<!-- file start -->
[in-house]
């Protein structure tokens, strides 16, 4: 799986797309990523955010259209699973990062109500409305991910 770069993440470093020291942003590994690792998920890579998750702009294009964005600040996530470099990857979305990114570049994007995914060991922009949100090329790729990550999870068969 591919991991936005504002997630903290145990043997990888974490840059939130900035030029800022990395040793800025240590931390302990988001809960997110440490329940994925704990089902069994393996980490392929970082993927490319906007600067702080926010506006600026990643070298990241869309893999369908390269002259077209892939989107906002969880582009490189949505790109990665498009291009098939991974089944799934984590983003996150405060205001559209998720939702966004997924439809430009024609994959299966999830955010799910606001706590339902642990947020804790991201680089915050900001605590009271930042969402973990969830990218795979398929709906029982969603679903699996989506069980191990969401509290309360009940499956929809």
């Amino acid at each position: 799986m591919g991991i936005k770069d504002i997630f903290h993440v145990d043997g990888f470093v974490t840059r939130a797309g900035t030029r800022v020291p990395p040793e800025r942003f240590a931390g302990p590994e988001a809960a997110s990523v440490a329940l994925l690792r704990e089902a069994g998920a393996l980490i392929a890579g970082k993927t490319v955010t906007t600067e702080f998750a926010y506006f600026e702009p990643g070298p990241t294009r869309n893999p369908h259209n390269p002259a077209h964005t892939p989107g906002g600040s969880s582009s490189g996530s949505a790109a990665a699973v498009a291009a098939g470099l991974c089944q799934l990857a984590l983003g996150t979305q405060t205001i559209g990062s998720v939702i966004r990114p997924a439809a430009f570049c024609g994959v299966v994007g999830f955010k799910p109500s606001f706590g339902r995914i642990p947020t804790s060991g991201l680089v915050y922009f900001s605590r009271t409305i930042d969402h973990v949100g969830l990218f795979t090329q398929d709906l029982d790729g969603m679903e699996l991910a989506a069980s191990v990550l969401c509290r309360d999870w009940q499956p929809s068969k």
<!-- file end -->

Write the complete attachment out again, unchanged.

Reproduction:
[in-house]
């Protein structure tokens, strides 16, 4: 799986797309990523955010259209699973990062109500409305991910 770069993440470093020291942003590994690792998920890579998750702009294009964005600040996530470099990857979305990114570049994007995914060991922009949100090329790729990550999870068969 591919991991936005504002997630903290145990043997990888974490840059939130900035030029800022990395040793800025240590931390302990988001809960997110440490329940994925704990089902069994393996980490392929970082993927490319906007600067702080926010506006600026990643070298990241869309893999369908390269002259077209892939989107906002969880582009490189949505790109990665498009291009098939991974089944799934984590983003996150405060205001559209998720939702966004997924439809430009024609994959299966999830955010799910606001706590339902642990947020804790991201680089915050900001605590009271930042969402973990969830990218795979398929709906029982969603679903699996989506069980191990969401509290309360009940499956929809």
């Amino acid at each position: 799986m591919g991991i936005k770069d504002i997630f903290h993440v145990d043997g990888f470093v974490t840059r939130a797309g900035t030029r800022v020291p990395p040793e800025r942003f240590a931390g302990p590994e988001a809960a997110s990523v440490a329940l994925l690792r704990e089902a069994g998920a393996l980490i392929a890579g970082k993927t490319v955010t906007t600067e702080f998750a926010y506006f600026e702009p990643g070298p990241t294009r869309n893999p369908h259209n390269p002259a077209h964005t892939p989107g906002g600040s969880s582009s490189g996530s949505a790109a990665a699973v498009a291009a098939g470099l991974c089944q799934l990857a984590l983003g996150t979305q405060t205001i559209g990062s998720v939702i966004r990114p997924a439809a430009f570049c024609g994959v299966v994007g999830f955010k799910p109500s606001f706590g339902r995914i642990p947020t804790s060991g991201l680089v915050y922009f900001s605590r009271t409305i930042d969402h973990v949100g969830l990218f795979t090329q398929d709906l029982d790729g969603m679903e699996l991910a989506a069980s191990v990550l969401c509290r309360d999870w009940q499956p929809s068969k």